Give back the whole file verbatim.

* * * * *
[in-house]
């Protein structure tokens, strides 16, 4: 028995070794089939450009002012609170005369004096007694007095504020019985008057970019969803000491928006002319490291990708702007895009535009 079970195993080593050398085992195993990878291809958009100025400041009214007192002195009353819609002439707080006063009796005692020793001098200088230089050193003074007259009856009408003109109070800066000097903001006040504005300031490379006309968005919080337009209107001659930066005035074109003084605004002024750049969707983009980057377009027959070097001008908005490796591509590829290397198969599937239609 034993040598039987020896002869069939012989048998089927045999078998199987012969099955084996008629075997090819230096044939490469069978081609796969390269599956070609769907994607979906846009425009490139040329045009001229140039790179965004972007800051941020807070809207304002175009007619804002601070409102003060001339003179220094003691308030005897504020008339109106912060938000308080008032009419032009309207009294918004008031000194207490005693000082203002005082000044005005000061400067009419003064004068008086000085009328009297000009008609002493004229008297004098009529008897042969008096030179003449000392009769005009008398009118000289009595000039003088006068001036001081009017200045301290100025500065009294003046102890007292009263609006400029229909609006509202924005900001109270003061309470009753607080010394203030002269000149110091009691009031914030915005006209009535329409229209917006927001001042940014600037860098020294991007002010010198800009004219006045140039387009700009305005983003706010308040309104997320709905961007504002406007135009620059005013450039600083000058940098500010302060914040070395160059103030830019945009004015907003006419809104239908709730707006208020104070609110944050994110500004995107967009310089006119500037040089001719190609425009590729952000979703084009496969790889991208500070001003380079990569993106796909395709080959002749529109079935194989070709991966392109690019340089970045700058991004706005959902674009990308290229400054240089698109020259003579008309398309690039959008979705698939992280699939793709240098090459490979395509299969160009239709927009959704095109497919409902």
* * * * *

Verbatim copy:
[in-house]
């Protein structure tokens, strides 16, 4: 028995070794089939450009002012609170005369004096007694007095504020019985008057970019969803000491928006002319490291990708702007895009535009 079970195993080593050398085992195993990878291809958009100025400041009214007192002195009353819609002439707080006063009796005692020793001098200088230089050193003074007259009856009408003109109070800066000097903001006040504005300031490379006309968005919080337009209107001659930066005035074109003084605004002024750049969707983009980057377009027959070097001008908005490796591509590829290397198969599937239609 034993040598039987020896002869069939012989048998089927045999078998199987012969099955084996008629075997090819230096044939490469069978081609796969390269599956070609769907994607979906846009425009490139040329045009001229140039790179965004972007800051941020807070809207304002175009007619804002601070409102003060001339003179220094003691308030005897504020008339109106912060938000308080008032009419032009309207009294918004008031000194207490005693000082203002005082000044005005000061400067009419003064004068008086000085009328009297000009008609002493004229008297004098009529008897042969008096030179003449000392009769005009008398009118000289009595000039003088006068001036001081009017200045301290100025500065009294003046102890007292009263609006400029229909609006509202924005900001109270003061309470009753607080010394203030002269000149110091009691009031914030915005006209009535329409229209917006927001001042940014600037860098020294991007002010010198800009004219006045140039387009700009305005983003706010308040309104997320709905961007504002406007135009620059005013450039600083000058940098500010302060914040070395160059103030830019945009004015907003006419809104239908709730707006208020104070609110944050994110500004995107967009310089006119500037040089001719190609425009590729952000979703084009496969790889991208500070001003380079990569993106796909395709080959002749529109079935194989070709991966392109690019340089970045700058991004706005959902674009990308290229400054240089698109020259003579008309398309690039959008979705698939992280699939793709240098090459490979395509299969160009239709927009959704095109497919409902």